Monday, March 2, 2009

Milwaukee Community Justice Council: Reaching Its Full Potential?

There was much praise for Milwaukee’s year-old effort at criminal justice coordination at Marquette Law School's February 20th conference, “The Future of Community Justice in Wisconsin.” But, more than merely showering members of the Milwaukee Community Justice Council with acclaim, panelists also discussed ways the group can reach its full potential.

The intergovernmental council seeks to coordinate and improve area criminal justice efforts. The Milwaukee group’s executive committee includes the county executive, the mayor, the sheriff, the police chief, the district attorney, and is headed by the chief judge. Multiple sub-committees focus on areas such as juvenile justice and public health.

At one component of the Marquette conference, three panelists from Indiana shared lessons learned from their own community justice efforts, such as the advice to create “action plan” meetings and be willing to measure results. One panelist stressed that community involvement and relationships were key to the success of her group, such as using a university professor from outside government to mediate.

The panelists appeared to be empowered by their access to funding -- $25 million in the Indiana state budget for community justice council administration and related programming. When asked how they got judges to agree to the councils' changes, the response was “We were the ones with the checkbooks.” Funding was tied to evidence-based practices. In fact, the phrase “evidence-based practices” was mentioned repeatedly, underscoring its importance in community justice efforts.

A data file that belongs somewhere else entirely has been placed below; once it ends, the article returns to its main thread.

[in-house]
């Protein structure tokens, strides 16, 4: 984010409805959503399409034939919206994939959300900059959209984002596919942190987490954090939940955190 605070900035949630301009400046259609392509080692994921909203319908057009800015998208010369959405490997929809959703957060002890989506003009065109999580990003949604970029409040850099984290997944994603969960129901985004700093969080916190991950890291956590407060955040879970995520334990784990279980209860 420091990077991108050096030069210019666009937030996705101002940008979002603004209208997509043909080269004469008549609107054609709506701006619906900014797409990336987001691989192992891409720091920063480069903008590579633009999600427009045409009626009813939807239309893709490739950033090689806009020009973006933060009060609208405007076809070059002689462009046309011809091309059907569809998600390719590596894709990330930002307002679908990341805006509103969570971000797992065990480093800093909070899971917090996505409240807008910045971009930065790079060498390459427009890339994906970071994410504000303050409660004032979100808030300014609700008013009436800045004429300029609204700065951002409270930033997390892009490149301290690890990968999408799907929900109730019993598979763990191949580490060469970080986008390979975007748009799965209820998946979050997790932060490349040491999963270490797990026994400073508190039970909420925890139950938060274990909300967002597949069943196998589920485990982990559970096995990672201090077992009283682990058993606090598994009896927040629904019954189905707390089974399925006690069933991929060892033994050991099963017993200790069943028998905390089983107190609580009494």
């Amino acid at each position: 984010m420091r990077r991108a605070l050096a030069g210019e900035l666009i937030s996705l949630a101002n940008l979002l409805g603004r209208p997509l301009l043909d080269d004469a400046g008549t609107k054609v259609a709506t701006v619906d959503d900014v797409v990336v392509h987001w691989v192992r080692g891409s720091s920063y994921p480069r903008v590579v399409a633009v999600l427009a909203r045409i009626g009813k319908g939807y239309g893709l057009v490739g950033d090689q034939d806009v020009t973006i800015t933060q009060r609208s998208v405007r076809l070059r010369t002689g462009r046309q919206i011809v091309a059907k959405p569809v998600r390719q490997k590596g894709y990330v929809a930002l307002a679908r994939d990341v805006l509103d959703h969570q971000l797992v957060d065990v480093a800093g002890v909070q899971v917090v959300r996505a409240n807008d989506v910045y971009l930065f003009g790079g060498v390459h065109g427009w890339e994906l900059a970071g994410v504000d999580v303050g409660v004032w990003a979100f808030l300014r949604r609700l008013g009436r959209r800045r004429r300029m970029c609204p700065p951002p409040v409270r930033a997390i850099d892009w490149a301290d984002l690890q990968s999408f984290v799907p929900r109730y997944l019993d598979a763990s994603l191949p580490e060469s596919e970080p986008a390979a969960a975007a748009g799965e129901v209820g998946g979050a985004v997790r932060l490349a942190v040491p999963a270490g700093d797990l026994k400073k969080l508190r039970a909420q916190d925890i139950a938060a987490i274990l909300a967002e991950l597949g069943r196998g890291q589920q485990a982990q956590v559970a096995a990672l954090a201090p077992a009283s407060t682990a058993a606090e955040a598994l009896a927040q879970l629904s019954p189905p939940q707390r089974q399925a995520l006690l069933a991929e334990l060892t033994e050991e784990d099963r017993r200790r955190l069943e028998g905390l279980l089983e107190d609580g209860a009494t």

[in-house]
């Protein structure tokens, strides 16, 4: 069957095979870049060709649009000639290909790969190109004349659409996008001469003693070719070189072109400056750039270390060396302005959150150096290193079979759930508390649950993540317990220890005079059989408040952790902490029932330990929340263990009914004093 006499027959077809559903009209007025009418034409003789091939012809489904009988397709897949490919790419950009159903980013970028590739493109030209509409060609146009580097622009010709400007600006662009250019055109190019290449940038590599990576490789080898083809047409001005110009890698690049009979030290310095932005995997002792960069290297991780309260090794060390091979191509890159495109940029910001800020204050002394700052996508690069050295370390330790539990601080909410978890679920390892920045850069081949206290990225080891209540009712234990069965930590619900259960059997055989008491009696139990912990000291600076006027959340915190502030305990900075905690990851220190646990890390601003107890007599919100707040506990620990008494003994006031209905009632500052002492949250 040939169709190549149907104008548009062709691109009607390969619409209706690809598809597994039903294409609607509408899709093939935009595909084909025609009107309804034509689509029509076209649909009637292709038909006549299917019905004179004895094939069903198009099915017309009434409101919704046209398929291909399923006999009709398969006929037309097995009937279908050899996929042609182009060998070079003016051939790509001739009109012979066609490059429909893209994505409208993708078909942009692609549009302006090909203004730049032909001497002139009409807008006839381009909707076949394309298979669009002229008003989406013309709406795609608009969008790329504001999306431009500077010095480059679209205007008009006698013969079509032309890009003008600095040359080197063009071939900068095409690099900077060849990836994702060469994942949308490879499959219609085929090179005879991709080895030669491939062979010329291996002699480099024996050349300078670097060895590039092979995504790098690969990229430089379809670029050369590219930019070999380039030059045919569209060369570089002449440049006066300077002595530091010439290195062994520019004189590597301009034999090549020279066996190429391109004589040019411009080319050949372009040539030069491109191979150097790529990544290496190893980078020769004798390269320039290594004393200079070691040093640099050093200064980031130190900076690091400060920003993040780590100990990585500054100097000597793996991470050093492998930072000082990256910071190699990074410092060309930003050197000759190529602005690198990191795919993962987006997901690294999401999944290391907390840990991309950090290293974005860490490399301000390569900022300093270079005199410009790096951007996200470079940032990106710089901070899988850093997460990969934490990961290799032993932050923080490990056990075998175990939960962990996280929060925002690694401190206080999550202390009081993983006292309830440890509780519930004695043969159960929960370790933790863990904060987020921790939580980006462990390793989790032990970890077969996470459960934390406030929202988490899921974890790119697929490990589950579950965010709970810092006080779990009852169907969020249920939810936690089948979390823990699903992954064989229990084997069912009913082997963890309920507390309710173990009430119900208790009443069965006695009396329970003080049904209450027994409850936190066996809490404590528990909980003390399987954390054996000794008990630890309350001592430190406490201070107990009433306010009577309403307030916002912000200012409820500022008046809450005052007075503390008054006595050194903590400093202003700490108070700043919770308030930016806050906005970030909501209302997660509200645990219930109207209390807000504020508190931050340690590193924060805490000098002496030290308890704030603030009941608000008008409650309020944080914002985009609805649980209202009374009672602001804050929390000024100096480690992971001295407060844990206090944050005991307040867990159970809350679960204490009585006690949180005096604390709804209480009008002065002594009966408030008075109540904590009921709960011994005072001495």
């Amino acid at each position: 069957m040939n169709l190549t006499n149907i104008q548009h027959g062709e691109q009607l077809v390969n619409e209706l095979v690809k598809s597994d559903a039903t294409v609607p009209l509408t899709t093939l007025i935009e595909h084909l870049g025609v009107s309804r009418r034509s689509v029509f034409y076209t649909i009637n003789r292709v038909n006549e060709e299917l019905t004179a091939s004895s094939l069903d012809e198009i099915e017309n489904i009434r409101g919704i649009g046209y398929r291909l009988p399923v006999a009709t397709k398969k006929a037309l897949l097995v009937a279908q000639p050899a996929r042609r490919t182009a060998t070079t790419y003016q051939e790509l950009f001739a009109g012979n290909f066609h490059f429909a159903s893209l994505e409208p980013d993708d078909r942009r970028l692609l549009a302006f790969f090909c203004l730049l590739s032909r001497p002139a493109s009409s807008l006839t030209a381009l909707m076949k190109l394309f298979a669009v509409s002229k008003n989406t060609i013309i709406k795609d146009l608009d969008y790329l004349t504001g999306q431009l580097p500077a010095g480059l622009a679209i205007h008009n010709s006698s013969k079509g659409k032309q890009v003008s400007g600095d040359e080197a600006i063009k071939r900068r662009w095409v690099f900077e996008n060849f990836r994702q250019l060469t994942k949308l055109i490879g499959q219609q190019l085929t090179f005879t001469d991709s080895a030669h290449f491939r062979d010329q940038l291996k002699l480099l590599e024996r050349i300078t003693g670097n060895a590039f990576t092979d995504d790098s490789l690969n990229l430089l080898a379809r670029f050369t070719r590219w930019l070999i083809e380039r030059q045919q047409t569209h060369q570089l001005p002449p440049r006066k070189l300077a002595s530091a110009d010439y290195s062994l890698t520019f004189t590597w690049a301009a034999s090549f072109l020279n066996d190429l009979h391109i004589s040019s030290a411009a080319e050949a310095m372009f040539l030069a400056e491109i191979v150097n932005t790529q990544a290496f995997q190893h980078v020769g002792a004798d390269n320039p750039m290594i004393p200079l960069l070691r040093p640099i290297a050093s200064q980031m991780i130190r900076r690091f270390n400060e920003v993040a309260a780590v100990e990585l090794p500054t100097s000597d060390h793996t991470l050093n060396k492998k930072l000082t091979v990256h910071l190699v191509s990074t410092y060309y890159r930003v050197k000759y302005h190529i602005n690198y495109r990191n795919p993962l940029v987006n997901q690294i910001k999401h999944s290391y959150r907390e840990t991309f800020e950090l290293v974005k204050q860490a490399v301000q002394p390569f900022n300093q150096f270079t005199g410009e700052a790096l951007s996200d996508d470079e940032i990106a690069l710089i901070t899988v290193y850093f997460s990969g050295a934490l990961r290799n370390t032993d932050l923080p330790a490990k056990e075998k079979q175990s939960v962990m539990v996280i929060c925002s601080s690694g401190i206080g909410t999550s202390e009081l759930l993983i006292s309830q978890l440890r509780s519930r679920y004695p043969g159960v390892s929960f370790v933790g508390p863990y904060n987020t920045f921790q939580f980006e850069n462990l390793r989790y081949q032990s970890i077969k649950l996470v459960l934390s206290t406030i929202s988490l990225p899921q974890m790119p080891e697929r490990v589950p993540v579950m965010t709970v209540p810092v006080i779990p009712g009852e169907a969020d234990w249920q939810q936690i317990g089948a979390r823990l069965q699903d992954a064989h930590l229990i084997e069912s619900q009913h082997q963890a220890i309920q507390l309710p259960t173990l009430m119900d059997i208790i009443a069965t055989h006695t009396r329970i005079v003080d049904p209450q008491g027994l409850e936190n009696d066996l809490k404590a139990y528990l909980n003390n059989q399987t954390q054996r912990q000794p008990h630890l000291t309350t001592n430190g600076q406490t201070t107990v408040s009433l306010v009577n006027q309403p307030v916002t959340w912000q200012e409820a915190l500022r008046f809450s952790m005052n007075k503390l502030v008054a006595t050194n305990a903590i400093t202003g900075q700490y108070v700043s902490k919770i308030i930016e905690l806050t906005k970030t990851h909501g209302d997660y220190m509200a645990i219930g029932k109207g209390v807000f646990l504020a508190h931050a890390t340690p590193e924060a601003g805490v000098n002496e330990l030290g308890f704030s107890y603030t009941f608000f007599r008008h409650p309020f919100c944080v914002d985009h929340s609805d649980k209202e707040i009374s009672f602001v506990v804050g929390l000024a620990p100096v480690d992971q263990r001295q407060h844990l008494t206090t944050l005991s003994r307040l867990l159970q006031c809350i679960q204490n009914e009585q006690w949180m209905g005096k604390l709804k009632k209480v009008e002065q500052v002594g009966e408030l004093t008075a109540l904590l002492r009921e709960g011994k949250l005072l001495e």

One of the most useful pieces of information at the conference, research by Ben Kempien of the University of Wisconsin Law School, was distributed in print.* Kempien explored collaborative criminal justice efforts in seven Wisconsin counties: Barron, Dane, Eau Claire, La Crosse, Marathon, Portage, and Waukesha. He estimates there are at least 24 criminal justice councils in Wisconsin, some over 10 years old. His findings suggest that Milwaukee’s Community Justice Council may be missing opportunities to realize the greatest impact possible.

Some councils, like Portage County's, now enable the use of sophisticated data to evaluate outcomes and determine ways to more effectively deploy county resources. The Milwaukee council’s Data Analysis and Information Committee is exploring how to better integrate criminal justice data. All counties Kempien studied except for Barron conducted a thorough system assessment or “mapping” early in their group’s existence, which participants found highly instructive. This echoes the Milwaukee conference attendees who have been calling for a local master planning effort after a National Institute of Corrections report criticized Milwaukee for lacking a criminal justice master plan.

Such data analysis and widespread planning efforts are difficult given the Milwaukee council’s absence of dedicated staff and funding. When Kempien contrasted the community justice groups with dedicated staff to those without, he found striking differences in organization and access to system data, leading him to conclude, “There was little doubt that the full benefit of collaborative planning could not be achieved without dedicated resources and staff.”

At the Marquette conference, Community Justice Council members agreed that adding a dedicated staff person would be invaluable to the group. Finding the money for such staff is a different matter. Kempien says state-level support for such collaborative efforts is the appropriate “next step” to continue and expand progress, but given the state's budget difficulties, acquiring such funding would be challenging.

*Research forthcoming in Justice System Journal, Vol. 30, Is. 1.

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